Jul 152013
 

schoolreformThis mid summer blogpost comes to you courtesy of a tweet I sent a few weeks back. It got a retweet or two and I had a wee bit of a discussion about what it all meant with my twitter friend @HGG, which eventually brought up an obvious question. If parenting is more important to a child’s academic achievement than school, why doesn’t the education reform movement focus their vitriol on the living room rather than the classroom?

Ultimately, I think we all know why reformers don’t point fingers at parents, it’s just bad politics and teachers are ripe for the whipping. The other problem is that there is a laundry list of things beyond the classroom that can derail a child’s academic progress, something I call “Academic Disruptors”. Some of these disruptors are related to parenting but much of it is simply a reflection of the twisted society we live in. The unpopular reality is that failure to thrive in school, is a MUCH larger issue than just a lack of rigorous academic standards or teacher accountability measures but reformers don’t want to hear that, they just want someone to blame other than taking a look at a socioeconomic system that has come to ruin.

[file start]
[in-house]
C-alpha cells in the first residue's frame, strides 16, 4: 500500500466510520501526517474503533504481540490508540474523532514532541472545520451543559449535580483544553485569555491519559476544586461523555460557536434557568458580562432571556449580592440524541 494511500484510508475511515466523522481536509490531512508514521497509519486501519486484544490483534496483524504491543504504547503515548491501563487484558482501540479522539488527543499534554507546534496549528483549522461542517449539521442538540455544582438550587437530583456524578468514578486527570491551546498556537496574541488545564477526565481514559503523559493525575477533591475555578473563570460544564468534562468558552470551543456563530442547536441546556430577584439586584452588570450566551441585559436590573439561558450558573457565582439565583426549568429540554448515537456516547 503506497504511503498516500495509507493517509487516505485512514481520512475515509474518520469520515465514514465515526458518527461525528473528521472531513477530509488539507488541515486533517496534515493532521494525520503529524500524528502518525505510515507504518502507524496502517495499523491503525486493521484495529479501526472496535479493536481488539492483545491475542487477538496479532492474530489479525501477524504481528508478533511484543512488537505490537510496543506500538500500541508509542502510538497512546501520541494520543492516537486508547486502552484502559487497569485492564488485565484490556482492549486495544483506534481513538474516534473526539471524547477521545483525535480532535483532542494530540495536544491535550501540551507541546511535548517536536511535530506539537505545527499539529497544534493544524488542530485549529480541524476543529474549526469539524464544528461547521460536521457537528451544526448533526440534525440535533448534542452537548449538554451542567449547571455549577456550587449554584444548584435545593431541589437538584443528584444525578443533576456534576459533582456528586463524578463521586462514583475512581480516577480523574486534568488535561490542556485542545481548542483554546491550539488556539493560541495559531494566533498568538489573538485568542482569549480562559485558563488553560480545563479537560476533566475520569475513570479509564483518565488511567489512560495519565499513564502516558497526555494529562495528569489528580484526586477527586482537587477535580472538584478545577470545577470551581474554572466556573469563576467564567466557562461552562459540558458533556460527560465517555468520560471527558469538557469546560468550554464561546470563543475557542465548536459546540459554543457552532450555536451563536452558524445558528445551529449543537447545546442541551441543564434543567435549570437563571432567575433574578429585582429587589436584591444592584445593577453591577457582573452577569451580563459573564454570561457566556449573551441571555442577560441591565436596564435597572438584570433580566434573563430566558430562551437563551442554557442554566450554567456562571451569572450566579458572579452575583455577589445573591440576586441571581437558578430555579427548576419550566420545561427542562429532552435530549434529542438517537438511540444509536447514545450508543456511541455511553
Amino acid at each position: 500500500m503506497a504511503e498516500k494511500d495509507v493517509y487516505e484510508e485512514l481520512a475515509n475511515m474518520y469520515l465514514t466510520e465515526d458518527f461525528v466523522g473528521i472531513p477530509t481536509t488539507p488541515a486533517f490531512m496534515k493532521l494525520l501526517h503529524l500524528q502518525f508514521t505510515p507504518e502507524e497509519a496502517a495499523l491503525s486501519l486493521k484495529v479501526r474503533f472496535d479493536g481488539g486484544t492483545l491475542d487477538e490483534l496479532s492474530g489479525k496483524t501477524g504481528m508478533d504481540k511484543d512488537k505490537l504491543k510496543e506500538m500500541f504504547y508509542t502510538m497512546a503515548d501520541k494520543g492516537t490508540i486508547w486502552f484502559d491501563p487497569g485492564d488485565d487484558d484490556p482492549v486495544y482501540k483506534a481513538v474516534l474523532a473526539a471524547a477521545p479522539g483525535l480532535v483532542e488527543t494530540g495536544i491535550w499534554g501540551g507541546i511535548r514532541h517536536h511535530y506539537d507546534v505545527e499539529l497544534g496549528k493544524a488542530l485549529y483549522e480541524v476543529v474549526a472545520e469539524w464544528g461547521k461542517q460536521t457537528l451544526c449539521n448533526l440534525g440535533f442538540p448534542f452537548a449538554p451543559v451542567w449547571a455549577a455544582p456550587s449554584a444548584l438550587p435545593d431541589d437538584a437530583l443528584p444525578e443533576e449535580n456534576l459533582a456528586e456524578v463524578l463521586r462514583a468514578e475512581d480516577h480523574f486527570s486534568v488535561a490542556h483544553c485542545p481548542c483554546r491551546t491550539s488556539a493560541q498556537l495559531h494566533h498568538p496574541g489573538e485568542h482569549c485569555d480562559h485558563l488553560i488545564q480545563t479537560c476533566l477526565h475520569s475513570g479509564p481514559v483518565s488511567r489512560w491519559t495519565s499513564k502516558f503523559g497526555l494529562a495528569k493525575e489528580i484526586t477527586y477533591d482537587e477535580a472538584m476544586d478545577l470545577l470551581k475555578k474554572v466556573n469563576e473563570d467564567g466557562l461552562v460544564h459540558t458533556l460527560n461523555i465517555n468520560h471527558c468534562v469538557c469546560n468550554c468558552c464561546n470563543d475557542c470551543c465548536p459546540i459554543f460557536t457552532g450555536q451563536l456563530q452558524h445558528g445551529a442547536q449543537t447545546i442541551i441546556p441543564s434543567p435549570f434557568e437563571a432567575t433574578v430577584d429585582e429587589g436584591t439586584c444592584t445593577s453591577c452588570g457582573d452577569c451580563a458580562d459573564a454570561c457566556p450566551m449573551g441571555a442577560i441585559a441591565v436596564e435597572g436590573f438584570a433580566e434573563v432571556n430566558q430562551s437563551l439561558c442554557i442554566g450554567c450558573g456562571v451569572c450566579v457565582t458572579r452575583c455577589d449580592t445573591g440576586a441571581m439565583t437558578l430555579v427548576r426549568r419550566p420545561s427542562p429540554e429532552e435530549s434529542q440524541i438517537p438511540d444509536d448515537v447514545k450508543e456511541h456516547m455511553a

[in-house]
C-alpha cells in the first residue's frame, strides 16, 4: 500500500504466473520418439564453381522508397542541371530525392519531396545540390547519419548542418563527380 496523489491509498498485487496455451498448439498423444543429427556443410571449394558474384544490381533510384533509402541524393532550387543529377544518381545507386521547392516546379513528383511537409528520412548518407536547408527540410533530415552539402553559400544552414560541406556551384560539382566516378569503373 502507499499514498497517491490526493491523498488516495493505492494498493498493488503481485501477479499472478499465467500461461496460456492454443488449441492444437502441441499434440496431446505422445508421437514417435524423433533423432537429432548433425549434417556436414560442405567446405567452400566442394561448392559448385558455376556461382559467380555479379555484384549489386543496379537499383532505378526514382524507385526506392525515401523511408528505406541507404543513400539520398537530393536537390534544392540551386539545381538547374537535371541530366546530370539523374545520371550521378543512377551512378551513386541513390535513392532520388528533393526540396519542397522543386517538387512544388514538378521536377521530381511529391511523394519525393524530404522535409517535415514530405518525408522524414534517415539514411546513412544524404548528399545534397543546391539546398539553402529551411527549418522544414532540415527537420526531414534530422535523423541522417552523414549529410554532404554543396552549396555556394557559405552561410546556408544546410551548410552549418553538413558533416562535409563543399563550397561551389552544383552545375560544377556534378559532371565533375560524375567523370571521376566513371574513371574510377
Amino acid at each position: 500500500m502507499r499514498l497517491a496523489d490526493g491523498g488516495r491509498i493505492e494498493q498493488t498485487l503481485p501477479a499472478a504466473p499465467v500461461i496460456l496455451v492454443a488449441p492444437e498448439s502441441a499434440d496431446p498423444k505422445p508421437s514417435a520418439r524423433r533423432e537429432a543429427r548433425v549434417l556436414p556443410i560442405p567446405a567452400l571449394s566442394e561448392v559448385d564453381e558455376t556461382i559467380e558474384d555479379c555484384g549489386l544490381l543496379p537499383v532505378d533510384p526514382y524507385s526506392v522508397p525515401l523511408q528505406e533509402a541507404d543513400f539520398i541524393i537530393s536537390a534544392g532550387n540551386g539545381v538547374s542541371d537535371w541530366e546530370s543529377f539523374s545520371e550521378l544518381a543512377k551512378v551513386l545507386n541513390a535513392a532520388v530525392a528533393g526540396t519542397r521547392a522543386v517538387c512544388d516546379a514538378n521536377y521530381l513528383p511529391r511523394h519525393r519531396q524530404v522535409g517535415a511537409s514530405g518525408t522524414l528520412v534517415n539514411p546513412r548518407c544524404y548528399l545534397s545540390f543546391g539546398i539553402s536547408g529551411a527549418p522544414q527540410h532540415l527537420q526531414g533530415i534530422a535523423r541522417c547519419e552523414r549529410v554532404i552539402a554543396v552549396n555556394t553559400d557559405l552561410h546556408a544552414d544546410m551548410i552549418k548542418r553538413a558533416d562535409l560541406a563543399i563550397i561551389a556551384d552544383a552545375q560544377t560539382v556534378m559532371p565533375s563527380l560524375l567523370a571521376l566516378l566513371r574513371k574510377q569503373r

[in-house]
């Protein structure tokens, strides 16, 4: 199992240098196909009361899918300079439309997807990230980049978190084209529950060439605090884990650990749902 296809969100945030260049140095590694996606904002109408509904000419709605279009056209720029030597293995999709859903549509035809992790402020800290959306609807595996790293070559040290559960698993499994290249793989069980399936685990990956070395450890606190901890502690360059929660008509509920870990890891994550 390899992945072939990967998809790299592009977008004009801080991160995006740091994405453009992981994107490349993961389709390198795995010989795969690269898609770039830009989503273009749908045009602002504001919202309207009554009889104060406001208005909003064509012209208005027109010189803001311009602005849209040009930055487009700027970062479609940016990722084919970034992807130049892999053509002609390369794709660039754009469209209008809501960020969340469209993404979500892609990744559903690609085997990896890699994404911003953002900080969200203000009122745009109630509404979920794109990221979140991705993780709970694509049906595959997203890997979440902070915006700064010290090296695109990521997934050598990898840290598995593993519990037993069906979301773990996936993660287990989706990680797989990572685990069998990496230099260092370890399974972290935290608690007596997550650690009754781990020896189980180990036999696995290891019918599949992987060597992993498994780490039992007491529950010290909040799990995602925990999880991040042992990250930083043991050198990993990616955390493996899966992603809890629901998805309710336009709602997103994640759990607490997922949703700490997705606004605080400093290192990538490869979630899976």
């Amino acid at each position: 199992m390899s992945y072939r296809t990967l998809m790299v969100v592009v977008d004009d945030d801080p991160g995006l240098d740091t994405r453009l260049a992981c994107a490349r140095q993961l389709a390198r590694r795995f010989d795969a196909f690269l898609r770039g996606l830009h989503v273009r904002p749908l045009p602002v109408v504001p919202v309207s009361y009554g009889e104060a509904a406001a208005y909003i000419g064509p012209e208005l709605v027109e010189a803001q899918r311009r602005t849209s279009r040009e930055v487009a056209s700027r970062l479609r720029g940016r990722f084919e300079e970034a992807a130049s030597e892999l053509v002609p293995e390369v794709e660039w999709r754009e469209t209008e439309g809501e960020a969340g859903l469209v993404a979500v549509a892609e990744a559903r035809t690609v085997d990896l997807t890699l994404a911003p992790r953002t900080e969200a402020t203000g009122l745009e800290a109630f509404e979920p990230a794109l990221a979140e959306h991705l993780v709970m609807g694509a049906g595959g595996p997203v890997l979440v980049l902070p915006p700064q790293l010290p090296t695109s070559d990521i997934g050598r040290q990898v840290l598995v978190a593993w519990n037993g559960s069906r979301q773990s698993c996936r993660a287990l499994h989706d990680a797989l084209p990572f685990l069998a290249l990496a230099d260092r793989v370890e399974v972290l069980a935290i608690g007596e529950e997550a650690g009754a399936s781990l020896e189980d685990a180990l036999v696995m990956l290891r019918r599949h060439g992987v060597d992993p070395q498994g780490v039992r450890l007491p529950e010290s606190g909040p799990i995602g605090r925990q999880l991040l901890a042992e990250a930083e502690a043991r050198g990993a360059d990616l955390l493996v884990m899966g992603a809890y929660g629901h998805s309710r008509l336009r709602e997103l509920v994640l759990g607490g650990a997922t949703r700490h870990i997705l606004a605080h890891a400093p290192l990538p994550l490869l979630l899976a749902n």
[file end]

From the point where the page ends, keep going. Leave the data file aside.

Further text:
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Out of curiosity I asked a few people (teachers and civilians) to give me three things they feel get in the way of a child’s success in school. Obviously the teachers looked beyond the classroom but curiously, I did not get a single response from a non teacher who pointed to the classroom. The list of “academic disrupters” I compiled are essentially all forces beyond the hallowed halls of your local school.

The list has some fairly obvious items but there are some not so obvious ones in there too. Many are interrelated but I mention them separately because they can stand on their own as an academic disruptor. What follows are the items from that list, juxtaposed with the two pillars of education reform as we see it being sold by reformers.

  1. Tougher academic standards
  2. Greater teacher accountability

As you read through, you may ask yourself “Yes well… how many of kids does this list really represent?”

My response is that any single item may not represent all that many kids but collectively, I would say that it represents a significant percentage of any school population. The other thing to remember is that this list is far from complete and could potentially be endless.

I hope as you read through, it becomes clear just how ludicrous the education reform movement in North America has become. The simplistic bifocal solution of tougher academic standards and greater teacher accountability cannot fix the education system, simply because it does not address the real academic disruptors in our schools.